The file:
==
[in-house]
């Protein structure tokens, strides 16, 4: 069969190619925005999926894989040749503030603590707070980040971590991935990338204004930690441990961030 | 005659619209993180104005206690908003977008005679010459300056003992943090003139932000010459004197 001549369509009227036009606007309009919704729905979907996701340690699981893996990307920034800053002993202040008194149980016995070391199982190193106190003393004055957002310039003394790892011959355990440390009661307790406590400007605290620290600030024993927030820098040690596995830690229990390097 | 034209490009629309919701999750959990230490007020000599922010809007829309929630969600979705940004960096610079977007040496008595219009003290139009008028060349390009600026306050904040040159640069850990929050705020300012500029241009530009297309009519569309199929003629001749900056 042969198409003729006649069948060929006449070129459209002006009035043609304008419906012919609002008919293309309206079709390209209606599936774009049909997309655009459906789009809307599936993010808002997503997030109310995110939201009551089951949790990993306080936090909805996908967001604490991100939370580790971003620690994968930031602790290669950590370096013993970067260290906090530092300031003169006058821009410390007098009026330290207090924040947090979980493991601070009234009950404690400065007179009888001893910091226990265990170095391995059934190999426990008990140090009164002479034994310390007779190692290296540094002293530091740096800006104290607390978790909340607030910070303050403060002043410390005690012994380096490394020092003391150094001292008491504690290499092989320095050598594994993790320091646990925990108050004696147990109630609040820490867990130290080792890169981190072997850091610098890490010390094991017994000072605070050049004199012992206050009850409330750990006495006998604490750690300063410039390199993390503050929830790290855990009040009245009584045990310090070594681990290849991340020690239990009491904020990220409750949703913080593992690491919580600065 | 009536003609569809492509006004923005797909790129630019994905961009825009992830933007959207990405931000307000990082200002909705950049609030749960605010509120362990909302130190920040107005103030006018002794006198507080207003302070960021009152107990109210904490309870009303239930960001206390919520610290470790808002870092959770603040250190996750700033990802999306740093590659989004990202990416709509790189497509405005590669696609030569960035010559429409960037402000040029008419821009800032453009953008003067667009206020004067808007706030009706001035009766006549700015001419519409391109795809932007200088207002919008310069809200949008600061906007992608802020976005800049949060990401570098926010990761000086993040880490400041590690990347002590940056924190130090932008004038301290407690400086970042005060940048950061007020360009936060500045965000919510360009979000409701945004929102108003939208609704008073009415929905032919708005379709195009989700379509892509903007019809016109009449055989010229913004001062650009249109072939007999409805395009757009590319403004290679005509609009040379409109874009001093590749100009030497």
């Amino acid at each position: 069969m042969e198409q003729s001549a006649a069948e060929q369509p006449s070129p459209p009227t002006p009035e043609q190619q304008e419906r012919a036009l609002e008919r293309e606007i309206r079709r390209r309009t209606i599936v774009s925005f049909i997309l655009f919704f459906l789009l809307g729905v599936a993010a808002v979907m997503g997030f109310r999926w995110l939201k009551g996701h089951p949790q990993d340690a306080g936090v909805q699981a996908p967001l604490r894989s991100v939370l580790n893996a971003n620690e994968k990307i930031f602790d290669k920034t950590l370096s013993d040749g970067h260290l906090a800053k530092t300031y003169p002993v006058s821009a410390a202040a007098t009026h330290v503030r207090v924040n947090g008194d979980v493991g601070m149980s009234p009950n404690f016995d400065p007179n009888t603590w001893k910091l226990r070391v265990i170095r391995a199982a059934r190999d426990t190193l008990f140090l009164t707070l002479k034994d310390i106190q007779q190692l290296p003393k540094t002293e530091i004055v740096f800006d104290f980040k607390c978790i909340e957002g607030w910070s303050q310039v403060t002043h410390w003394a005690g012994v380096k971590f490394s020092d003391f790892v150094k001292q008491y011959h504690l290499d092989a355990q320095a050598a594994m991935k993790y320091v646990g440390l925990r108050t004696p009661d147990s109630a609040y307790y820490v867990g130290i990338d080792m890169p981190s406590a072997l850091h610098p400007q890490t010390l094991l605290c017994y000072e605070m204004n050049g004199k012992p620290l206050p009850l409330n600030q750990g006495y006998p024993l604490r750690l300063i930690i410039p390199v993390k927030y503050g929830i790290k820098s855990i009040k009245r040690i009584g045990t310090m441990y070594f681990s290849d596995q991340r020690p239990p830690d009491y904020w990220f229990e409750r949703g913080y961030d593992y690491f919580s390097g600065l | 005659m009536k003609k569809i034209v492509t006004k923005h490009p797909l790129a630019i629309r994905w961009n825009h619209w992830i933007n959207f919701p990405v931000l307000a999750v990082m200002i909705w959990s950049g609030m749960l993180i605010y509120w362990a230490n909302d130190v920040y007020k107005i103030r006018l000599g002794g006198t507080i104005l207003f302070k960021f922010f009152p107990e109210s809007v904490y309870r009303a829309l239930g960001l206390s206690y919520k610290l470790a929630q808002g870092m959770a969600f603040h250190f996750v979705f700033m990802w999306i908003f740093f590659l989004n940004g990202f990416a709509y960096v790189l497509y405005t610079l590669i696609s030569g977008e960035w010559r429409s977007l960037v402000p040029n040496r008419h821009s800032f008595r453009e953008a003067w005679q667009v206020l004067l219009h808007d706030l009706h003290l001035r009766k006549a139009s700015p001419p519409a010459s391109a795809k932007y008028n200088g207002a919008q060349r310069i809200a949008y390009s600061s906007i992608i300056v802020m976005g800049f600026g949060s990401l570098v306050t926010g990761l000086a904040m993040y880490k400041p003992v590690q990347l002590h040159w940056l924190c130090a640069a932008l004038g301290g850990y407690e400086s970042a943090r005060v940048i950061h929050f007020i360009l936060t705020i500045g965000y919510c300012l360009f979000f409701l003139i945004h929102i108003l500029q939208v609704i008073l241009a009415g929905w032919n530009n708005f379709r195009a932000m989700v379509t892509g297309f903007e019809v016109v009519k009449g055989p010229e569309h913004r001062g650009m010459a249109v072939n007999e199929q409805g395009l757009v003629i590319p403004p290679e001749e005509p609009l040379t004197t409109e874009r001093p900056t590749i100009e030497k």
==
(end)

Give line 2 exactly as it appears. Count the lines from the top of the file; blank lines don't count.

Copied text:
């Protein structure tokens, strides 16, 4: 069969190619925005999926894989040749503030603590707070980040971590991935990338204004930690441990961030 | 005659619209993180104005206690908003977008005679010459300056003992943090003139932000010459004197 001549369509009227036009606007309009919704729905979907996701340690699981893996990307920034800053002993202040008194149980016995070391199982190193106190003393004055957002310039003394790892011959355990440390009661307790406590400007605290620290600030024993927030820098040690596995830690229990390097 | 034209490009629309919701999750959990230490007020000599922010809007829309929630969600979705940004960096610079977007040496008595219009003290139009008028060349390009600026306050904040040159640069850990929050705020300012500029241009530009297309009519569309199929003629001749900056 042969198409003729006649069948060929006449070129459209002006009035043609304008419906012919609002008919293309309206079709390209209606599936774009049909997309655009459906789009809307599936993010808002997503997030109310995110939201009551089951949790990993306080936090909805996908967001604490991100939370580790971003620690994968930031602790290669950590370096013993970067260290906090530092300031003169006058821009410390007098009026330290207090924040947090979980493991601070009234009950404690400065007179009888001893910091226990265990170095391995059934190999426990008990140090009164002479034994310390007779190692290296540094002293530091740096800006104290607390978790909340607030910070303050403060002043410390005690012994380096490394020092003391150094001292008491504690290499092989320095050598594994993790320091646990925990108050004696147990109630609040820490867990130290080792890169981190072997850091610098890490010390094991017994000072605070050049004199012992206050009850409330750990006495006998604490750690300063410039390199993390503050929830790290855990009040009245009584045990310090070594681990290849991340020690239990009491904020990220409750949703913080593992690491919580600065 | 009536003609569809492509006004923005797909790129630019994905961009825009992830933007959207990405931000307000990082200002909705950049609030749960605010509120362990909302130190920040107005103030006018002794006198507080207003302070960021009152107990109210904490309870009303239930960001206390919520610290470790808002870092959770603040250190996750700033990802999306740093590659989004990202990416709509790189497509405005590669696609030569960035010559429409960037402000040029008419821009800032453009953008003067667009206020004067808007706030009706001035009766006549700015001419519409391109795809932007200088207002919008310069809200949008600061906007992608802020976005800049949060990401570098926010990761000086993040880490400041590690990347002590940056924190130090932008004038301290407690400086970042005060940048950061007020360009936060500045965000919510360009979000409701945004929102108003939208609704008073009415929905032919708005379709195009989700379509892509903007019809016109009449055989010229913004001062650009249109072939007999409805395009757009590319403004290679005509609009040379409109874009001093590749100009030497």